Mission Trip Experience
Fondwa is a very safe community and families should feel comfortable traveling together. rips focus on relational experiences. Each day, we begin with coffee at a neighbor’s house to learn more about their life before we head to our work site.
Trips can be catered to the groups’ gifts and needs. Construction projects are led by our Haitian construction teams, and Project Rouj groups assist as needed. There are opportunities to mentor children at the Fatima Orphanage, providing craft projects, games, and love and nurture. For groups that focus on environmental causes, you may desire to work with the Fondwa reforestation team.
- The cost of a trip is $900 plus airfare (per individual).
- Cost includes housing, meals, insurance, transportation, translators, cultural activities, work materials, and a beach trip.
- We do allow high school students to travel as a group.
- Anyone younger than 9th grade will need to be accompanied by a parent or guardian.
Each trip participant must complete the Mission Trip Information form. Please click on the button below to submit your form(s) electronically.
If you prefer to pay with a credit card, please select the payment option below. Trip deposits are nonrefundable. Payments may also be sent by check to our mailing address (see below).
Please select the button below to pay for your airfare. The trip coordinator will provide the amount to you prior to departure.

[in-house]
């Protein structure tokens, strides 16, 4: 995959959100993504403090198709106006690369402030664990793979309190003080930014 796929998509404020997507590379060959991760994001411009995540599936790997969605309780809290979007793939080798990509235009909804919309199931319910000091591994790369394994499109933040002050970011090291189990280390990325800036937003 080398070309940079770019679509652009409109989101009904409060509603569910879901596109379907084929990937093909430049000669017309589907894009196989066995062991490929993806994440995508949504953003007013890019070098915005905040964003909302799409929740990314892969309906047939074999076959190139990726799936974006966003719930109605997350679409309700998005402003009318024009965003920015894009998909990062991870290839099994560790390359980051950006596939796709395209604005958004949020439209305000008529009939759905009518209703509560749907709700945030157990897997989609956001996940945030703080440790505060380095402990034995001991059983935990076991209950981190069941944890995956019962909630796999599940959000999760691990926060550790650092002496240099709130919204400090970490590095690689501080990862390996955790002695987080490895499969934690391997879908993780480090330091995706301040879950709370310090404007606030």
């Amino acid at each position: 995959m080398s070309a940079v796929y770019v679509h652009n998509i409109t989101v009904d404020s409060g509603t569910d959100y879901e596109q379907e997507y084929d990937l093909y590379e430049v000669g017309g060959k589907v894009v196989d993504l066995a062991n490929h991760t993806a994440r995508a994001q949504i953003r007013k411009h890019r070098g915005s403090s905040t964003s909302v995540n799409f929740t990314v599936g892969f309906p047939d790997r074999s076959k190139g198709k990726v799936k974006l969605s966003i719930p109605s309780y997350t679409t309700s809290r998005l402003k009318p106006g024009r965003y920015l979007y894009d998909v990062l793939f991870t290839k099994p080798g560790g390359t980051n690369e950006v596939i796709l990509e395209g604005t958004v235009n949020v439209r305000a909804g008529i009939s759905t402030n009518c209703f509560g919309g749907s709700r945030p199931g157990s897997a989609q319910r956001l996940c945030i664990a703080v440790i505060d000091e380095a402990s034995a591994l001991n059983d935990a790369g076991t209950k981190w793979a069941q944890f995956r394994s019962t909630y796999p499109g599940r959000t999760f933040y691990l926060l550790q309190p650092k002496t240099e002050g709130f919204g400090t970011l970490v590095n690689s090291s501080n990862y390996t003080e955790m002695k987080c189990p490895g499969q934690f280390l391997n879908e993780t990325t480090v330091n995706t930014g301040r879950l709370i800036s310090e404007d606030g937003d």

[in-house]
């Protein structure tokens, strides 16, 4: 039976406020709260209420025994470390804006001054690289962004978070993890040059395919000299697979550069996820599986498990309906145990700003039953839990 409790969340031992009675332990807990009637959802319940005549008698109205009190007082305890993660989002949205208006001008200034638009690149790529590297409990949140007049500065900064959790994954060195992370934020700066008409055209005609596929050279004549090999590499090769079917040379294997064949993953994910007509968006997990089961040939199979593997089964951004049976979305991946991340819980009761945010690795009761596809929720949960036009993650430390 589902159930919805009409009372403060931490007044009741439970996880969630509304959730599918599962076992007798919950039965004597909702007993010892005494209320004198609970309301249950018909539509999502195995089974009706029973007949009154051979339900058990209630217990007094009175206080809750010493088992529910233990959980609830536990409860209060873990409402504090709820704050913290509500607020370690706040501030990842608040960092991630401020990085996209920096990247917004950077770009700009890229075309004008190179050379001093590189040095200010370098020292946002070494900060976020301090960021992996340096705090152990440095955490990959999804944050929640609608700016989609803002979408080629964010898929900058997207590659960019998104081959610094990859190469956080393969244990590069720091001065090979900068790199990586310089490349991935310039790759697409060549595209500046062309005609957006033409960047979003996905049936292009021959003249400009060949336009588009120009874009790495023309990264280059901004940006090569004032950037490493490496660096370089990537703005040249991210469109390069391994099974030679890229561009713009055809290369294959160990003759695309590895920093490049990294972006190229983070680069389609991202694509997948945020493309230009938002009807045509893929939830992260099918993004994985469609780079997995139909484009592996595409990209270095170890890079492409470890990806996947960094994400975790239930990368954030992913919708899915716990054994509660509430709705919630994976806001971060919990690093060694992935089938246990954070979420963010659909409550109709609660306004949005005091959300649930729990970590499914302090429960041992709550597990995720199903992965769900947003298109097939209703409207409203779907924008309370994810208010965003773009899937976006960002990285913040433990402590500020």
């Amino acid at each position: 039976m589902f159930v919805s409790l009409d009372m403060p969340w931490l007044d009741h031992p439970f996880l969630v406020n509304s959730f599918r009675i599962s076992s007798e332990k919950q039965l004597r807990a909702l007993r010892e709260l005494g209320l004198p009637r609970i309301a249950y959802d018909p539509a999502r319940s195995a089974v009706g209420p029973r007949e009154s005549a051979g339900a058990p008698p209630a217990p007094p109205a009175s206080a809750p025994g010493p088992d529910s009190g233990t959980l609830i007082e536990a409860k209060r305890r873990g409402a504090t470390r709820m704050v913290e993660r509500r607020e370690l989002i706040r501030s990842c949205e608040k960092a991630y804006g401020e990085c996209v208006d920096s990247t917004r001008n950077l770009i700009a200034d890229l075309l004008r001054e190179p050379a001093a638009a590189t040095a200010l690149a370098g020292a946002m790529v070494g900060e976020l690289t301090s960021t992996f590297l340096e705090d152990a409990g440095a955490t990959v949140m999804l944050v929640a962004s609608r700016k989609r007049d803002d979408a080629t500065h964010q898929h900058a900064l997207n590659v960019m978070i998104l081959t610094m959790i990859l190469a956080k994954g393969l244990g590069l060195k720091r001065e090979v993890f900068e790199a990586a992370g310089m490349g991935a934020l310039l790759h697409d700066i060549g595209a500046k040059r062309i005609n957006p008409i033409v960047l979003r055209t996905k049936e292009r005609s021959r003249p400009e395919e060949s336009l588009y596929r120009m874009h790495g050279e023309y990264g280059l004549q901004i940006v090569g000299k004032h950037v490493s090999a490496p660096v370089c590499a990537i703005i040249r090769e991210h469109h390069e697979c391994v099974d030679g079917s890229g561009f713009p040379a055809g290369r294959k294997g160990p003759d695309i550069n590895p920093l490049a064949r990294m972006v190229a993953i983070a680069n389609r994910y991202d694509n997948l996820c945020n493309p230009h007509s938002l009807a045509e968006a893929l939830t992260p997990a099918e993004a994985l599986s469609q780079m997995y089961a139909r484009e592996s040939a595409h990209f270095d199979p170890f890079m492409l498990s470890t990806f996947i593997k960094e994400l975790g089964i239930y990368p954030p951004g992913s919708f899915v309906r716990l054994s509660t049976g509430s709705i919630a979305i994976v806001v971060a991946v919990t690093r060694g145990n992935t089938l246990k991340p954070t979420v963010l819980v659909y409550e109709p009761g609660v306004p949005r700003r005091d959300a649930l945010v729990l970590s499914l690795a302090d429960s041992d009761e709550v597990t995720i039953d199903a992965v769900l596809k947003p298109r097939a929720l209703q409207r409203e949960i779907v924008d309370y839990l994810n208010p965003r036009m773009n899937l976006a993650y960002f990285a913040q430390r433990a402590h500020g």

“The people of Fondwa taught me by example what true selflessness looks like.”
“Fondwa’s poverty looks different than what we might see in Indiana. Haiti’s needs are overwhelming and sobering — humbling in a way that is difficult to understand until experiencing it yourself. Ten people living in a lopsided house held up by poles, no running water, toilets, or showers; recognizing someone not just by their face but an outfit that’s not been changed for days: after my first trip to Fondwa, viewing my home and possessions in the same way was impossible.
The blurred line of what I need and what I want suddenly came into focus. I’ve seen the hardship of poverty, but I’ve also learned something about kindness. The people of Fondwa taught me by example what true selflessness looks like.
During my first trip to Haiti, we brought candy for the children at the orphanage. Whenever we handed a child a treat, he would run back, bite the candy in half, and give the rest to someone who had nothing. Some mornings the neighbors would invite us to their homes where they would make and serve us coffee.
The people of Fondwa made each other and us feel cared for and safe. The ways in which they tend to one another made as big an impression on me as their economic needs.”